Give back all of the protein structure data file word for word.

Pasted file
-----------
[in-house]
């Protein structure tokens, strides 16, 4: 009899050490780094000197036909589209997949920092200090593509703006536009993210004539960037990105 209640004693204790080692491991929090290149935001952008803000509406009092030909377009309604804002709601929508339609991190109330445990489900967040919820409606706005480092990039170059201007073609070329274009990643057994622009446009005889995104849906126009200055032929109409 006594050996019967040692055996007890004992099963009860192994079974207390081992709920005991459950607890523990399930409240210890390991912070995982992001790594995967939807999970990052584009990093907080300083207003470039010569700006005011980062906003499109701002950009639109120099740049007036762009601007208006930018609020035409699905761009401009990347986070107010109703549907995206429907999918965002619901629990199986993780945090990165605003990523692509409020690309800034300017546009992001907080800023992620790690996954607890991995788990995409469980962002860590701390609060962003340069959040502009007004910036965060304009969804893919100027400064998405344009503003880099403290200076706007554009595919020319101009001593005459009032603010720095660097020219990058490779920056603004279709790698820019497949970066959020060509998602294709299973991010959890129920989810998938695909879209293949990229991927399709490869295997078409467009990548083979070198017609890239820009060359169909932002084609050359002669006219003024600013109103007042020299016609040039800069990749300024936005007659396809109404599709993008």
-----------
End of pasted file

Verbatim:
[in-house]
């Protein structure tokens, strides 16, 4: 009899050490780094000197036909589209997949920092200090593509703006536009993210004539960037990105 209640004693204790080692491991929090290149935001952008803000509406009092030909377009309604804002709601929508339609991190109330445990489900967040919820409606706005480092990039170059201007073609070329274009990643057994622009446009005889995104849906126009200055032929109409 006594050996019967040692055996007890004992099963009860192994079974207390081992709920005991459950607890523990399930409240210890390991912070995982992001790594995967939807999970990052584009990093907080300083207003470039010569700006005011980062906003499109701002950009639109120099740049007036762009601007208006930018609020035409699905761009401009990347986070107010109703549907995206429907999918965002619901629990199986993780945090990165605003990523692509409020690309800034300017546009992001907080800023992620790690996954607890991995788990995409469980962002860590701390609060962003340069959040502009007004910036965060304009969804893919100027400064998405344009503003880099403290200076706007554009595919020319101009001593005459009032603010720095660097020219990058490779920056603004279709790698820019497949970066959020060509998602294709299973991010959890129920989810998938695909879209293949990229991927399709490869295997078409467009990548083979070198017609890239820009060359169909932002084609050359002669006219003024600013109103007042020299016609040039800069990749300024936005007659396809109404599709993008």